Continue with spreading manure and compost and getting it dug in as long as the ground is dry enough to work.

Pruning and shredding

Pruning has continued with the peach tree, roses, fuchsias, apples and pears. To make room for my new dwarf Cherry Cherokee and outdoor grape Solaris on a south facing fence, I am removing a mature Pyracantha and some shrub roses.
Many other garden shrubs are getting a prune to keep them in shape, remove old wood, overcrowded or weak shoots and encourage younger wood and flowers.
All of my prunings will get shredded and added to the compost heap. These get mixed with autumn leaves, grass cuttings, kitchen vegetable waste, old bedding plants and compost from hanging baskets, and growbags.
The compost heap will get turned at least once, or twice if I can find the energy. It is very hard work, but very helpful in producing brilliant compost. This will be ready in about  nine months.


Wednesday, 9 February 2011



My first gardening memory from childhood involved roses. It was one of those unforgettable experiences, even for a four year old. My grannie, bless her soul, sent me, complete with bucket and shovel, up Harestane Road running after the grocer’s cart, knowing that at some stage his horse would do what horses have always done whether in a field or in the street. This was an opportunity not to be missed as she had a border of hybrid tea roses that would soon be the envy of her neighbours after this tousled haired laddie struggled back with his steaming bucket.
My first gardening lesson, roses are gross feeders and a perfect rose may involve a lot of hard work but the rewards can be immense.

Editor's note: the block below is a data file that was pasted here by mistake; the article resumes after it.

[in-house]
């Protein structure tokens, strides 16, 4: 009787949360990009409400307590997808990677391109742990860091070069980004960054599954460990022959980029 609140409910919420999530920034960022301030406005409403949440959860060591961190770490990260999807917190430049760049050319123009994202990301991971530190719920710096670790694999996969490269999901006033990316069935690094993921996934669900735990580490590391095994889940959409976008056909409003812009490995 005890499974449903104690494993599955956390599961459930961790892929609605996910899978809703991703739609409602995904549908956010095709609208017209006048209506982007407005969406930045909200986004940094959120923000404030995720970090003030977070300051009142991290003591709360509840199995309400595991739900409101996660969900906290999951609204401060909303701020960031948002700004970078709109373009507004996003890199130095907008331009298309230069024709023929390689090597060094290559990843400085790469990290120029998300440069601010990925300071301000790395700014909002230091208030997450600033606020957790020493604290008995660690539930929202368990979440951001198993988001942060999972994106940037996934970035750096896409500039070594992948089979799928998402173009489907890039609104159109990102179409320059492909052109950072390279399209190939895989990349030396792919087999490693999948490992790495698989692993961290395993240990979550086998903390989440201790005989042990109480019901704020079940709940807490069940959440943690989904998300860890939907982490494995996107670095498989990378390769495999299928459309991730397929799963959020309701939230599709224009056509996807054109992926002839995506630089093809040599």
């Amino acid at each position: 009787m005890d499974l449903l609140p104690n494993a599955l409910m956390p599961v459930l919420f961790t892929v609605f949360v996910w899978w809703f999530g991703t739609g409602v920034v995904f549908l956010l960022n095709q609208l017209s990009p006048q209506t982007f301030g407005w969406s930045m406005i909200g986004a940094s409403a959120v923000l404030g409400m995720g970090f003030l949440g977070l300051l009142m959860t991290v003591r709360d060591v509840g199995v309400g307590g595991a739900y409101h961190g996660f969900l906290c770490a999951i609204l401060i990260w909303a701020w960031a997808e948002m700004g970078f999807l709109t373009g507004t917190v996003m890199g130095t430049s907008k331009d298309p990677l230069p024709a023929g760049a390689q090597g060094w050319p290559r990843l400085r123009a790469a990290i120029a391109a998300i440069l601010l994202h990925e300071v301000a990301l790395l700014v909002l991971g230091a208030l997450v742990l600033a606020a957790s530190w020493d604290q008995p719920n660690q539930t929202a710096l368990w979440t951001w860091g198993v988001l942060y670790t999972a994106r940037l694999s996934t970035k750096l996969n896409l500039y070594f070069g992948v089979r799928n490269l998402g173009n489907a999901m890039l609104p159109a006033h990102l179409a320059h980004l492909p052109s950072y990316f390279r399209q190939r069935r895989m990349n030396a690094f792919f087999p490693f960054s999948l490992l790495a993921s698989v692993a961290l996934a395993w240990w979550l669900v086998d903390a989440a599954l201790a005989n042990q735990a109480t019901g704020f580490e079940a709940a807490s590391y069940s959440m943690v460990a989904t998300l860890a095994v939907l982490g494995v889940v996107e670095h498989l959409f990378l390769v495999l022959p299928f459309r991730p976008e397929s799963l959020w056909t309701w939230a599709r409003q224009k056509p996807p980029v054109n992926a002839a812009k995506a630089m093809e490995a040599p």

My horticultural career took me all over Britain and every new house came with a garden that just had to have roses somewhere. A garden for me would not be complete if there were no roses.
Hybrid Teas and floribundas can go in beds and borders, shrub roses can provide shelter and privacy and ramblers and climbers can go on walls and fences. You can even get varieties suitable for ground cover.

My first roses

I had always been very ambitious and keen to learn my craft and rose growing was at the top of my list, but they were very expensive to buy on an apprentice’s pay. It was easier for me to join the Royal National Rose Society who then gave you a book on rose growing, varieties and propagation. I ordered 100 Rosa canina briers and decided I would bud my own roses. I only had a broken pen knife to perform my budding, but the book was good and I managed to get 82 roses from my 100 rootstocks.
At college in Essex I did a dissertation on rose rootstocks discovering that Rosa canina was out of favour as it produced suckers too readily and now the favoured rootstock was Rosa laxa. Someone down south was also experimenting with Rosa multiflora rootstock which proved to be superior to all the others, but was not commercial on account of having a small neck which was difficult and slow to bud. However I had all the time in the world so I got hold of these and produced my best roses ever.
It is now difficult for the amateur gardener to get hold of rose rootstocks as they are mostly grown in Holland, so we can propagate our roses from hardwood cuttings.  They are fairly easy to root. I covered this topic two weeks ago, but you can still see it on my blog, the Scottish artist and his where I archive all my articles.

Rose varieties

Specialist rose nurseries in Scotland, England and Ireland have been breeding new roses for years so there is no lack of choice. In the early years there was an emphasis on producing floribundas, then trying to get floribundas with hybrid tea type flowers. There has always been a demand for a good red rose with scent, a strong head and several flowers per stem. E. H. Morse is hard to beat,  but other colours proved to be a bigger challenge. Bicolours became popular such as Piccadilly, then the vermillion colour appeared with Super Star many years ago. There are now excellent varieties to be found in just about every colour.
We are now in a different environment with sulphur free clean air better for humans, but also better for all the main rose diseases. Most of the chemicals previously used to control rose diseases have now been withdrawn. Breeders need to concentrate on strength and disease resistance in rose breeding so we can grow good roses without the need for chemicals.